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2009 Review of Fixed Asset Management Programs

Effective Asset Management Requires More Than Spreadsheets

From the Dec. 2009 Issue

Professionals who manage corporate accounting and tax compliance know the
intricacies of depreciation. And while individual filers may have need for asset
depreciation and business expense calculations for their Schedule C businesses,
their asset bases are generally very small and change infrequently, making easy
work of managing them. But more formal businesses, especially as they grow,
increasingly find themselves in more difficult territory as they acquire more
business assets and encounter different disposal needs multiple times throughout
the year.

While there are, no doubt, many professionals out there who have become experts
at managing asset depreciation using Excel spreadsheets, you may want to ask
yourself, “Is this really what you got into the profession to do?”
Once upon a time, asset management wasn’t very complex: Simple straight-line
depreciation was easy to handle. But over the past 20 or so years, depreciation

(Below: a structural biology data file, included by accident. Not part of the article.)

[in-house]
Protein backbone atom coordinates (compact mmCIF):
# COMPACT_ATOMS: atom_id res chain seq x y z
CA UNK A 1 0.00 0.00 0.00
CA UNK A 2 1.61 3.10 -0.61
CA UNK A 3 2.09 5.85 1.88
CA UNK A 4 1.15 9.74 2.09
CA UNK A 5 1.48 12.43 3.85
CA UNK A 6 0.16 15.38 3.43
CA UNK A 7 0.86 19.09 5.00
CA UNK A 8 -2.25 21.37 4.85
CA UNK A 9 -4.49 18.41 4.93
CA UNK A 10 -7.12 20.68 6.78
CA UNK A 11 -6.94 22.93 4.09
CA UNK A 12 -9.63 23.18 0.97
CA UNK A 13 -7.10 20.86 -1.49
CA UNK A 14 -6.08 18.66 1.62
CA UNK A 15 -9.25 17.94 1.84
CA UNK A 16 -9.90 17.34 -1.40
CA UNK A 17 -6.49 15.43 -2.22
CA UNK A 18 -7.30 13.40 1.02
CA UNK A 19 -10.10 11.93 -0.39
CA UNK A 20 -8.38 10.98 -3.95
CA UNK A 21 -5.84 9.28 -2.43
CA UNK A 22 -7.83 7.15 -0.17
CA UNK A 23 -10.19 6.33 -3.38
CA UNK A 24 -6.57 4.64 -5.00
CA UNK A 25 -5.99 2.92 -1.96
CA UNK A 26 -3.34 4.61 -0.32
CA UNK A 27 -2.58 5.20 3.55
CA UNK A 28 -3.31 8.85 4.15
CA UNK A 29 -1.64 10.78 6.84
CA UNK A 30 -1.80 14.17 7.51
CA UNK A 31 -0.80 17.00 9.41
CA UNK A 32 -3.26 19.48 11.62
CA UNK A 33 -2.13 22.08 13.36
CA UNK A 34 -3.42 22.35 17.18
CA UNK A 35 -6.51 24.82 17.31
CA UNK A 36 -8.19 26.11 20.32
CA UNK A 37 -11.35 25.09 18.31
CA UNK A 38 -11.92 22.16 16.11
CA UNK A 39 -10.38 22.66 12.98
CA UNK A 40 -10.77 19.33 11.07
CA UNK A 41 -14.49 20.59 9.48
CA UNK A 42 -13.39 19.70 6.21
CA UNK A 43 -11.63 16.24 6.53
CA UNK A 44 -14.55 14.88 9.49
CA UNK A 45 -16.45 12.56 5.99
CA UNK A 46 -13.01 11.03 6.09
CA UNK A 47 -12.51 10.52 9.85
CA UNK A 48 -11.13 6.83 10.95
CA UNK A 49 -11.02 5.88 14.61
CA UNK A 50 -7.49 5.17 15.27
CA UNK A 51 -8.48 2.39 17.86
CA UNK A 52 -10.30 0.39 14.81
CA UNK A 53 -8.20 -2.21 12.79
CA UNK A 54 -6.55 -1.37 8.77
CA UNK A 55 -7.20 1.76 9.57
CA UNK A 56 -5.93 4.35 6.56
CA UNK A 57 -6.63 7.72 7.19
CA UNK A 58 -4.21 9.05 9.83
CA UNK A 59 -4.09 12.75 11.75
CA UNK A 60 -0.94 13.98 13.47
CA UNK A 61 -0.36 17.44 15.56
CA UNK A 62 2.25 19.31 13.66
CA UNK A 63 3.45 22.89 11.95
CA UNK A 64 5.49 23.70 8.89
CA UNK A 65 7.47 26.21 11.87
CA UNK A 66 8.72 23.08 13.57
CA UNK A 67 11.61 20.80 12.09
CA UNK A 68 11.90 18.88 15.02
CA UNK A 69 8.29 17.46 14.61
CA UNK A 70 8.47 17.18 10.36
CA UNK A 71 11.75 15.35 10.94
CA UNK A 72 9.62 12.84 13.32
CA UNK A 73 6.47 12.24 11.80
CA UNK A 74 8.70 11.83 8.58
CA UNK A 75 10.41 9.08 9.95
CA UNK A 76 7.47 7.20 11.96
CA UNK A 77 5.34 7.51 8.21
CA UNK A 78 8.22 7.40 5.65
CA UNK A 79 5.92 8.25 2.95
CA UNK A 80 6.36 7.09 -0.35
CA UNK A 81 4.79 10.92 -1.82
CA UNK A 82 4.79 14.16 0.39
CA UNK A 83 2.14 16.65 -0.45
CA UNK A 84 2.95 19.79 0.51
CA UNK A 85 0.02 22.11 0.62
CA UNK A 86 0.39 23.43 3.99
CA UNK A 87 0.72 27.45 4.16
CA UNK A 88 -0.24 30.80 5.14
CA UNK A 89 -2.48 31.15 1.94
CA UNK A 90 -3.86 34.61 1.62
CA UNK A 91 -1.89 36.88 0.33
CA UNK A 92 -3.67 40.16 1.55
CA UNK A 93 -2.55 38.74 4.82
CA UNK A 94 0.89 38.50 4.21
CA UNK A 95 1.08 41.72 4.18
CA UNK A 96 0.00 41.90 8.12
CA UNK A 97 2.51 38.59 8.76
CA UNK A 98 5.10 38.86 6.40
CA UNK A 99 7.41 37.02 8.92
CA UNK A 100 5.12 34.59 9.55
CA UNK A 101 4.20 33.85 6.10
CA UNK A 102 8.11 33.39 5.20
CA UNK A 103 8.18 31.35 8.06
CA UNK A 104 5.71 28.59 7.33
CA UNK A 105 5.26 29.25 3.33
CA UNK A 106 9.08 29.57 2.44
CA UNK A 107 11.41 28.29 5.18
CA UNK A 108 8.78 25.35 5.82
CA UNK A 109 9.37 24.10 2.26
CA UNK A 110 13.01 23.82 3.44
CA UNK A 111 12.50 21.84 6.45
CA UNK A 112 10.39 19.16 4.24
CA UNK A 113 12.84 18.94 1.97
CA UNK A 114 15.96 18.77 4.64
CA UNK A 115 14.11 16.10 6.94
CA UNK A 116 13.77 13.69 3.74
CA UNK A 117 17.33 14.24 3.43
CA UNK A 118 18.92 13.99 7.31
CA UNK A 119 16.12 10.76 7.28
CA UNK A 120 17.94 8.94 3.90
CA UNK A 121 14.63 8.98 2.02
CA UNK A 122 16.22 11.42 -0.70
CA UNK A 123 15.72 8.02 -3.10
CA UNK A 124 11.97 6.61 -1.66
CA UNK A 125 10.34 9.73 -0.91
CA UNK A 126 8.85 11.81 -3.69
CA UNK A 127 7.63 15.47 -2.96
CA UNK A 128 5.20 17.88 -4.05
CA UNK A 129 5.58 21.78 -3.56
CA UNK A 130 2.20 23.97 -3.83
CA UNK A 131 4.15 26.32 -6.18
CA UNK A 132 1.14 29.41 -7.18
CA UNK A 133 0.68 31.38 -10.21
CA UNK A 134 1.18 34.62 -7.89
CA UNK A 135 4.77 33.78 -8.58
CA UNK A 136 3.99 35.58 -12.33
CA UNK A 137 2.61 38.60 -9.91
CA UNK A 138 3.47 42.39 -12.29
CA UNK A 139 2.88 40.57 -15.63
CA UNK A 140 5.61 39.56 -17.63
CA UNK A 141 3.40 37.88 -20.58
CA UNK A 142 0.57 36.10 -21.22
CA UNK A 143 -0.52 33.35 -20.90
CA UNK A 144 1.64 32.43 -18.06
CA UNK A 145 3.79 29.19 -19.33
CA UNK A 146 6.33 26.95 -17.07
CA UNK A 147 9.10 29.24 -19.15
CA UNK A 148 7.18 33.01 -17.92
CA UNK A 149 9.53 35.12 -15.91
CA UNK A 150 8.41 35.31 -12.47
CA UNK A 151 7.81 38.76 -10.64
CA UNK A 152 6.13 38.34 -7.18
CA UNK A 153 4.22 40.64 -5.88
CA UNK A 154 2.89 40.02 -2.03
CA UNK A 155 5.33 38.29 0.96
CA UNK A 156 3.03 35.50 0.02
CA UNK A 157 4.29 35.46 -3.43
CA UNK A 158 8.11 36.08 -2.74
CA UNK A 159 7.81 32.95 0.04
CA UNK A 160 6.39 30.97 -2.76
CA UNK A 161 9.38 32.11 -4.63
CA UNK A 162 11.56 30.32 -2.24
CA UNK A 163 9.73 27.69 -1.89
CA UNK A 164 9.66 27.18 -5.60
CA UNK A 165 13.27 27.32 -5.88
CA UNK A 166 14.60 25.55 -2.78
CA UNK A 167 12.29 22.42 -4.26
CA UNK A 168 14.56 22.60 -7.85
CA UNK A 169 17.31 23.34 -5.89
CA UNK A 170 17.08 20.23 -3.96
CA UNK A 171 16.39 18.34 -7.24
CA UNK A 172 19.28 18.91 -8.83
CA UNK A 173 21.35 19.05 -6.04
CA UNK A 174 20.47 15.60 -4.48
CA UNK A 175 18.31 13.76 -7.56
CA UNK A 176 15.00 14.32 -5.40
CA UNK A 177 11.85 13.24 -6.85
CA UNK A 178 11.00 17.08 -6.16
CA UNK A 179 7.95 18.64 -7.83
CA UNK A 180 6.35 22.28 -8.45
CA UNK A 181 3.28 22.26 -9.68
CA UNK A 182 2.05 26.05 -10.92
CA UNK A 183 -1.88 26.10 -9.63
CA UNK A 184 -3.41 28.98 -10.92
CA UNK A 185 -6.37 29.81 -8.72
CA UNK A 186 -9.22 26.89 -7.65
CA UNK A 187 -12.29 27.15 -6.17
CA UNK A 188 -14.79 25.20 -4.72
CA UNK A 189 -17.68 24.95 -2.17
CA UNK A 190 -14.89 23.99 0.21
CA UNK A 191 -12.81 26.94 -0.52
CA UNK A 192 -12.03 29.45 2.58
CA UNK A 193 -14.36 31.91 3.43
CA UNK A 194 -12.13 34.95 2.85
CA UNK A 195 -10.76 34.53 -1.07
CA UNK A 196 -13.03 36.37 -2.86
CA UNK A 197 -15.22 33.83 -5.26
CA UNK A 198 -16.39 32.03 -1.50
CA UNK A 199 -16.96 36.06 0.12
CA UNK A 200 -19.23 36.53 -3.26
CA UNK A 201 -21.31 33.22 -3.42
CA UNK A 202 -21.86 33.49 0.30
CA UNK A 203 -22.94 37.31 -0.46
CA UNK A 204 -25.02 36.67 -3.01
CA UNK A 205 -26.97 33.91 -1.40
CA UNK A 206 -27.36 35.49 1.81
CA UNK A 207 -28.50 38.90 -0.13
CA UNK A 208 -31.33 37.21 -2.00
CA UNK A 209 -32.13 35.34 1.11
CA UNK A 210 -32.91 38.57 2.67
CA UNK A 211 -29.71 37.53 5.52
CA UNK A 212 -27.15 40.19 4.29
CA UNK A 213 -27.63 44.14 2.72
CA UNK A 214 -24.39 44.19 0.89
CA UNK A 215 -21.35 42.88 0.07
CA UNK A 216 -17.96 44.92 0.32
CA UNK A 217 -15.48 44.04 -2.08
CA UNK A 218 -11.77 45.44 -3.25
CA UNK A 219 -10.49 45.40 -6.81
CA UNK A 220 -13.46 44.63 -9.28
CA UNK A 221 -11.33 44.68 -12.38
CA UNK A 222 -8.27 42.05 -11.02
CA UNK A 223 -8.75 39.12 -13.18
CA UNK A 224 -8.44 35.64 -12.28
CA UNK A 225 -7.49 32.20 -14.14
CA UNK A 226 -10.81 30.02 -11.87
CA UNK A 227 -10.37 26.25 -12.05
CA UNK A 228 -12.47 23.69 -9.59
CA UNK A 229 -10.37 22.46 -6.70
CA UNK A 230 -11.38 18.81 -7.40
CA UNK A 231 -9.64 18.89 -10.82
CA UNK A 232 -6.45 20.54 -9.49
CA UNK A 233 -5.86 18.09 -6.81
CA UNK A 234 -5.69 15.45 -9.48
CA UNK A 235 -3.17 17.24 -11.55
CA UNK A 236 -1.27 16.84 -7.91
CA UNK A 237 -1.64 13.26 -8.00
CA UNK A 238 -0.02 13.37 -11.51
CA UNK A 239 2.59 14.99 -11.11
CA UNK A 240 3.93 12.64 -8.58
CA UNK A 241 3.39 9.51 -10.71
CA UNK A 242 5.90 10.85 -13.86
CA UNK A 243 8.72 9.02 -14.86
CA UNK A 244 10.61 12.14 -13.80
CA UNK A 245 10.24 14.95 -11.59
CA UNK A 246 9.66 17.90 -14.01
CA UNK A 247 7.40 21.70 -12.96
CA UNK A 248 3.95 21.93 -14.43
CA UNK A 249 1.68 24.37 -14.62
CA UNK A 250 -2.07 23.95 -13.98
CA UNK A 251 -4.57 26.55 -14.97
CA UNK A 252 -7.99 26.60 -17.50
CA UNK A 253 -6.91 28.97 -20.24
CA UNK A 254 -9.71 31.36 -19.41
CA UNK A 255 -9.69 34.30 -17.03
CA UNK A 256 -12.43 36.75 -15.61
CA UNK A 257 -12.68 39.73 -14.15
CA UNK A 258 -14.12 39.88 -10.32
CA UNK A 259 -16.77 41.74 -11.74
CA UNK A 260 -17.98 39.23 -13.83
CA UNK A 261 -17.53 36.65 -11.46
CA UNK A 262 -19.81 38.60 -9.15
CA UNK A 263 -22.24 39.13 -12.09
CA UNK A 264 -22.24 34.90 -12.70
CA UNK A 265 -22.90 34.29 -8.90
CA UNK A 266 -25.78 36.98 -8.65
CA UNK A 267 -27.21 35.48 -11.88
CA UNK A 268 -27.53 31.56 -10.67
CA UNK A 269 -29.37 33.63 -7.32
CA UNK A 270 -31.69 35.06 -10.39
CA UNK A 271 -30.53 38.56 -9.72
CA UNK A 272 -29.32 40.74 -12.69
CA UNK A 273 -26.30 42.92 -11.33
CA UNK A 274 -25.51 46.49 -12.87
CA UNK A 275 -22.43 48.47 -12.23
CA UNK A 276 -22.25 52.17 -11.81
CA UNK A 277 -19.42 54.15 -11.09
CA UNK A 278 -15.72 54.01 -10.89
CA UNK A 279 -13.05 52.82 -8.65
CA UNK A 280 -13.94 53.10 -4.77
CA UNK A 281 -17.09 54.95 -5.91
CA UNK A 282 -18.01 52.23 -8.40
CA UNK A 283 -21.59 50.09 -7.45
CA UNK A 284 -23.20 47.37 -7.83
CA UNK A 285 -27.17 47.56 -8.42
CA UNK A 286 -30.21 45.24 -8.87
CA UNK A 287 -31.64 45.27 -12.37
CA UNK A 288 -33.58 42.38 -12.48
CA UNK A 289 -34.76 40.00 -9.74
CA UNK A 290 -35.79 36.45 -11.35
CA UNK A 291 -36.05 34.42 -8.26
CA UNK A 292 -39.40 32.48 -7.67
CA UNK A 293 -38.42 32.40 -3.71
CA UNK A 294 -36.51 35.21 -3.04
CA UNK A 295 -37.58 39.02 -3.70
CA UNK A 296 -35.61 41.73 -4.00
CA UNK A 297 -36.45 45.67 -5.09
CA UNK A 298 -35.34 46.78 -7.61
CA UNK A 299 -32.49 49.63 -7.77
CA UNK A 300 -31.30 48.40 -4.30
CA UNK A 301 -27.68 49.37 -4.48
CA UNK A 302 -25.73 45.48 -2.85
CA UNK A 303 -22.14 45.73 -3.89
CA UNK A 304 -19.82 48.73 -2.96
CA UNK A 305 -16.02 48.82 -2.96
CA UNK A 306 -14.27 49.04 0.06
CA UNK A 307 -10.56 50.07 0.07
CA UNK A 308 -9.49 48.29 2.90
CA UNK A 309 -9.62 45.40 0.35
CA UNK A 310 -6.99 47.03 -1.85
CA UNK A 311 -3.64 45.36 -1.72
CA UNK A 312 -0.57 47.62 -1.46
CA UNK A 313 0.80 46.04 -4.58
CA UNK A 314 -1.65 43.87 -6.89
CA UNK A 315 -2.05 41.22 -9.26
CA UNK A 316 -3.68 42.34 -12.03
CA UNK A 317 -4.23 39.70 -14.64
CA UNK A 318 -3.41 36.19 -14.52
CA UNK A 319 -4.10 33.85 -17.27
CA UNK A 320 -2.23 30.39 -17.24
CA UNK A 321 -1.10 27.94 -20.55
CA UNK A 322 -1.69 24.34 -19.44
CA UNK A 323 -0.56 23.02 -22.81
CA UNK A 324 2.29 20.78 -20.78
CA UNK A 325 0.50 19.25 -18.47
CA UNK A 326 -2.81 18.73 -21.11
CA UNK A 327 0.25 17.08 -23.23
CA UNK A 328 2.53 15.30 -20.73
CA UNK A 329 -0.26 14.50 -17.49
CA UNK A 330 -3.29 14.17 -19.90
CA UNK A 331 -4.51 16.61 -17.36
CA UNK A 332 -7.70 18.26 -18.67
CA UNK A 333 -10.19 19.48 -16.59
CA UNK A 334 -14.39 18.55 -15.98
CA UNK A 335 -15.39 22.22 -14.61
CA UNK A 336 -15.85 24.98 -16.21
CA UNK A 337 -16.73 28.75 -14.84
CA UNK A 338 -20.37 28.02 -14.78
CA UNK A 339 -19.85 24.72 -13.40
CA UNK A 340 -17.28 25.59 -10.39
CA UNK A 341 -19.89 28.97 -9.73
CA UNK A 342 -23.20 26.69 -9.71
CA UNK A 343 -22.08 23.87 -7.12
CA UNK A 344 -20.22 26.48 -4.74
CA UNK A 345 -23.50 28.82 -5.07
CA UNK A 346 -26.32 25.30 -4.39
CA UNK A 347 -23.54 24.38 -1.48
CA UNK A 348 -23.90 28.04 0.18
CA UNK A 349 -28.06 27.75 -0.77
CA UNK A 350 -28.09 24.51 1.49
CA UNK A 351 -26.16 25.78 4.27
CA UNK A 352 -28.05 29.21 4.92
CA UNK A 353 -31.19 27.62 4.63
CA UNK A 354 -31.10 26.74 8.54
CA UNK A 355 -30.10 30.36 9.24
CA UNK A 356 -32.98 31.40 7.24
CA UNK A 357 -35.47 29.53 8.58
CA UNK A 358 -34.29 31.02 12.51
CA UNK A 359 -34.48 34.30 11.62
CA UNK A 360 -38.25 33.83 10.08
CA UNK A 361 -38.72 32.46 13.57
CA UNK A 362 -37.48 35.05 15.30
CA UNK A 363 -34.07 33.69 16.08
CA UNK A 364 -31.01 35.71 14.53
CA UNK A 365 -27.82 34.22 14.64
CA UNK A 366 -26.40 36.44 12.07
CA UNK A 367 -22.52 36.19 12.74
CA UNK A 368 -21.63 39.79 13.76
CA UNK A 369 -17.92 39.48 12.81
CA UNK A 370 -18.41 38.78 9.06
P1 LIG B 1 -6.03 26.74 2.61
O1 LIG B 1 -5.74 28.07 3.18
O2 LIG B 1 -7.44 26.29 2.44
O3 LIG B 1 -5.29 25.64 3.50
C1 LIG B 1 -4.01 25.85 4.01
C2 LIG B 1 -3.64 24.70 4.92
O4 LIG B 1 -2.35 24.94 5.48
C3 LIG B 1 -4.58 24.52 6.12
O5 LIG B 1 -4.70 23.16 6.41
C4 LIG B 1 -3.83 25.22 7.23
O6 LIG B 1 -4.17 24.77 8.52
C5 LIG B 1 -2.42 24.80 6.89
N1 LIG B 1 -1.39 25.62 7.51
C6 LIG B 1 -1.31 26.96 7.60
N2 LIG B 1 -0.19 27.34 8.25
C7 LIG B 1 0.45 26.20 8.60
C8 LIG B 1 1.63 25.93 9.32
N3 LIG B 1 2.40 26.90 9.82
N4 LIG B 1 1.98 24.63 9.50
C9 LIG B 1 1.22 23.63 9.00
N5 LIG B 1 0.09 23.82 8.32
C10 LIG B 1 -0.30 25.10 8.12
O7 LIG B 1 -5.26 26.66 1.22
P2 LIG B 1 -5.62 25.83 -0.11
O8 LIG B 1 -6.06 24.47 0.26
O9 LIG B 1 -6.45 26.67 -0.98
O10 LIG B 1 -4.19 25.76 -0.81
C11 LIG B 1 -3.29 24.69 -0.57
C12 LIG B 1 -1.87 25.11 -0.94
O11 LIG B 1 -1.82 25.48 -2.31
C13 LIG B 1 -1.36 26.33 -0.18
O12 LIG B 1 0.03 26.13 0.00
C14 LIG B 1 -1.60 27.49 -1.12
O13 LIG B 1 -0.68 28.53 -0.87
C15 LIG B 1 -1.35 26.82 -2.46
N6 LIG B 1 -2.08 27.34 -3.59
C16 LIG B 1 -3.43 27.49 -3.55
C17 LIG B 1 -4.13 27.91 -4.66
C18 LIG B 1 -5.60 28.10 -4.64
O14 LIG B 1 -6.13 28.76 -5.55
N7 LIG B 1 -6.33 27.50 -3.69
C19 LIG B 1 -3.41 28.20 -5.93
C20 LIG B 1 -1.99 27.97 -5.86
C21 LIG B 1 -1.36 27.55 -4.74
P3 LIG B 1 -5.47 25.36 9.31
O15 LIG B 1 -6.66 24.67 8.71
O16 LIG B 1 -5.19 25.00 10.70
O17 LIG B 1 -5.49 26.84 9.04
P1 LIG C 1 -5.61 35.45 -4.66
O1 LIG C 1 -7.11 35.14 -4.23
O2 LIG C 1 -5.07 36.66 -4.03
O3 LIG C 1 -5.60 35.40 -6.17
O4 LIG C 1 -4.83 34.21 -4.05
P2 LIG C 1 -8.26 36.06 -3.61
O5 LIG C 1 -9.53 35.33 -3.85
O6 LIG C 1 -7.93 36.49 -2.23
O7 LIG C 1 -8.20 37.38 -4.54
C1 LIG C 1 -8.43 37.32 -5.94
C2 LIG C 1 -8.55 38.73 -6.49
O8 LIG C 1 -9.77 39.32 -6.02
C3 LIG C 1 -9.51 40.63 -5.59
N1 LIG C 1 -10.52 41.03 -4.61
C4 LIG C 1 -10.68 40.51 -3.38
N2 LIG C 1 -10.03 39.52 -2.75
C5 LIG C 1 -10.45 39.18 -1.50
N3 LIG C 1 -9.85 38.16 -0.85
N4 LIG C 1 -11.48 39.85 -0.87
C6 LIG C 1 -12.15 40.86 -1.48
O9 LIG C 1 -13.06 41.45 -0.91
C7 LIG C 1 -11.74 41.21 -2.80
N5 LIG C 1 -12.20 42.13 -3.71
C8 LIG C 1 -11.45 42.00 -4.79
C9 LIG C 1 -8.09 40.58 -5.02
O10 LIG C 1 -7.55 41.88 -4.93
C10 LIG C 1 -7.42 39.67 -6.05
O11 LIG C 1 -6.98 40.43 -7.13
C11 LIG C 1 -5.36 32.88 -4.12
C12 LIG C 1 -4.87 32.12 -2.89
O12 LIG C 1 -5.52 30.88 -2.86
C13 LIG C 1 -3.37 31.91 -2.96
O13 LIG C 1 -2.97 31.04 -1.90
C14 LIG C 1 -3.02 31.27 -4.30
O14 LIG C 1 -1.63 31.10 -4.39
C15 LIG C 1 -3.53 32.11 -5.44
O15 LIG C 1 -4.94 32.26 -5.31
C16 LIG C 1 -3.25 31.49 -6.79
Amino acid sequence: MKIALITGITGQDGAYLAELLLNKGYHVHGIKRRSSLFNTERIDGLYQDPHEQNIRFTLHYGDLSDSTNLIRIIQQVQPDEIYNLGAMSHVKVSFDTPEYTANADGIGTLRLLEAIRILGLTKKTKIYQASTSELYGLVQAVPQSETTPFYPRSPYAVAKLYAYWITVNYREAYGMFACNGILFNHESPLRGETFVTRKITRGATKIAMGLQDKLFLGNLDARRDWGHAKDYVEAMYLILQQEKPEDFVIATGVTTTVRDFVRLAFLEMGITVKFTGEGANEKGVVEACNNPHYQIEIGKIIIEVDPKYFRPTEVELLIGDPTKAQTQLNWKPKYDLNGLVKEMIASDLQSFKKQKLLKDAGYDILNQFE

methods have grown increasingly challenging, with the need to maintain multiple
books per asset, sometimes as many as six or more, when you consider available
methods for federal tax, GAAP, AMT, ACE, E&P and individual states.

While these additional methods can prove beneficial to companies, for spreadsheet
users, they result in increasingly complex spreadsheets that require more and
more time. Combined with ever-changing laws and annual changes to bonus depreciation
and Sec. 179 rules, trying to use Excel to manage client assets can snowball
into hours spent tweaking calculations and macros; time that probably won’t
be billed at full value or, at the least, could be better spent on the golf

Fixed assets are often the most substantial investments that businesses make,
and their valuation and the tax benefits that come with prudent depreciation
strategies is critical to developing sound financials, business planning, income
taxation, and state and local property taxes. This is why effective asset management
for companies with more than even 20 to 30 assets requires a system that includes
all of the most recent legal changes, and that automatically makes computations
as different treatments are applied. This enables users to quickly see which
available methods are the most beneficial to the business in the short and long
term, with the ability to see the effects of those elections and make projections